Last year Justice Abella, from the Supreme Court of Canada, gave a talk at Thompson Rivers University’s (TRU) law school. During the talk, she commented on how slow the practice of law is at evolving. She presented the analogy that if we were to take a surgeon from a hundred years ago and place them in an operating room today they would be lost. The practice of medicine has drastically changed to encompass the advancements and breakthroughs that have been made with science and technology. Justice Abella then went on to suggest that if you were to take a lawyer from a hundred years ago and place them in a courtroom today, they would need a bit of time to get caught up on the new rules of civil procedure but ultimately would be able to run a trial. I think this analogy speaks volumes as to how slow the legal profession has been at evolving and I contend that this issue is one that spreads across all facets of the practice of law. Moreover, law schools are a great starting point for which this problem could be addressed, yet little is being done.
Law schools are responsible for teaching and molding the minds of future lawyers, and yet for the most part they perpetuate outdated teaching methods. Of the law courses offered at TRU less than ten percent offer some sort of hands-on practical approach to teaching law. With that being said, none of those hands-on courses are black-letter-law courses nor are they required courses. Take the required courses of contracts law or civil procedures. A student can go a whole course learning about the tests and theoretical underpinnings of the law without ever learning how to apply it in the real world or have any practice drafting a legal document. Unfortunately, this is not an issue that is distinct to TRU Law; it is bolstered for the most part by all Canadian law schools.
Some may argue that articling is there to teach law students the practical aspects of the law. I would analogize that the articling process is similar to having taught someone the theory of how to swim and then throwing them off the deep end into water and demanding they swim. Of course, in British Columbia, articling students are assigned a principal as a sort of safeguard and a 10-week professional lawyer training course (PLTC) as a buoyancy aid, but it does not take away from the fact that there is a steep learning curve in the first few months of articles that law school does not prepare you for. There are also few mechanisms in place to assert the quality of education that is being received through the student’s articles. Comparing law to medicine, once again, medical students unlike law students are very well prepared by the time they graduate and do their residency. Medical students get a lot of hands-on experience throughout their medical education. Starting in their first year, medical students work with cadavers and then eventually work their way up to real patients as they do their supervised clinical clerkships in their third year. It would be absurd for medical students to learn exclusively through textbooks and lectures and only see their first patient upon starting their residency, yet for some reason it is well accepted that most law students will not draft a legal document or meet with a client until they graduate and start their articles.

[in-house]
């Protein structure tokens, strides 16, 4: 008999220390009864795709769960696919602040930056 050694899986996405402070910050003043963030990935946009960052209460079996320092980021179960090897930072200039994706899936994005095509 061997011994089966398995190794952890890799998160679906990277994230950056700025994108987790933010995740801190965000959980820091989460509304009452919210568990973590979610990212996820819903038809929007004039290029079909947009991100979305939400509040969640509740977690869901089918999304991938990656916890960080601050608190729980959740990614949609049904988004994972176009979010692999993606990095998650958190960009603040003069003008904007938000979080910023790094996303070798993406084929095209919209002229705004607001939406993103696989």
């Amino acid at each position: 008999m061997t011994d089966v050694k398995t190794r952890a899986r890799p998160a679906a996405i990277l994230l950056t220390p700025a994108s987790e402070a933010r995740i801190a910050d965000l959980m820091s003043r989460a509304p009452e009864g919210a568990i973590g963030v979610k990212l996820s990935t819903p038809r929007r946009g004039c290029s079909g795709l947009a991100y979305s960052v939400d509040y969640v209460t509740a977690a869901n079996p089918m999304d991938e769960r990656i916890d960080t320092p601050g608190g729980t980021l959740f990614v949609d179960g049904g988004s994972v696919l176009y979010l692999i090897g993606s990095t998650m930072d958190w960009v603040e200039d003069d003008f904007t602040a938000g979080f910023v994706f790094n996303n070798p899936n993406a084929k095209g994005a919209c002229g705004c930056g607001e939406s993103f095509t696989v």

I would suggest that law students are not only receptive to the idea of change but that they crave it. For example, this year at TRU’s student-run conference, the conference committee is taking the initiative to host a workshop on drafting corporate commercial contracts. I acknowledge that change is not likely to occur over night, however I believe this is a conversation that needs to be had. Modernizing how law is taught is the first step in the evolution of the legal practice.